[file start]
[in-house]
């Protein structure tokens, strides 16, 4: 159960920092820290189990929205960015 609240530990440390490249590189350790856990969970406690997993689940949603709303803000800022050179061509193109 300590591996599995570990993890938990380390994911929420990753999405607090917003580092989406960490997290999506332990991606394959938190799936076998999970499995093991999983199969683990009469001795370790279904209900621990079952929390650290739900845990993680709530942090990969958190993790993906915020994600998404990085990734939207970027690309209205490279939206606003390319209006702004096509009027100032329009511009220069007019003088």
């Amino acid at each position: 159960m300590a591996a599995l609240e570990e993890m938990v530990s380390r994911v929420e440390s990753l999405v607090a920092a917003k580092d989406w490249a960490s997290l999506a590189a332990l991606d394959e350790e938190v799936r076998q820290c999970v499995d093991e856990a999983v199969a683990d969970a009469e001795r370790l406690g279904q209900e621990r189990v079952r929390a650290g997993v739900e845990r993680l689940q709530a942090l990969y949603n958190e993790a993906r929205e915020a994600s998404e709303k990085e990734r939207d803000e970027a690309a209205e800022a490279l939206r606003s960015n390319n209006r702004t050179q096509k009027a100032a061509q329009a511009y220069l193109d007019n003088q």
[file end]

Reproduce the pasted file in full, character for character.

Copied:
[in-house]
């Protein structure tokens, strides 16, 4: 159960920092820290189990929205960015 609240530990440390490249590189350790856990969970406690997993689940949603709303803000800022050179061509193109 300590591996599995570990993890938990380390994911929420990753999405607090917003580092989406960490997290999506332990991606394959938190799936076998999970499995093991999983199969683990009469001795370790279904209900621990079952929390650290739900845990993680709530942090990969958190993790993906915020994600998404990085990734939207970027690309209205490279939206606003390319209006702004096509009027100032329009511009220069007019003088």
């Amino acid at each position: 159960m300590a591996a599995l609240e570990e993890m938990v530990s380390r994911v929420e440390s990753l999405v607090a920092a917003k580092d989406w490249a960490s997290l999506a590189a332990l991606d394959e350790e938190v799936r076998q820290c999970v499995d093991e856990a999983v199969a683990d969970a009469e001795r370790l406690g279904q209900e621990r189990v079952r929390a650290g997993v739900e845990r993680l689940q709530a942090l990969y949603n958190e993790a993906r929205e915020a994600s998404e709303k990085e990734r939207d803000e970027a690309a209205e800022a490279l939206r606003s960015n390319n209006r702004t050179q096509k009027a100032a061509q329009a511009y220069l193109d007019n003088q």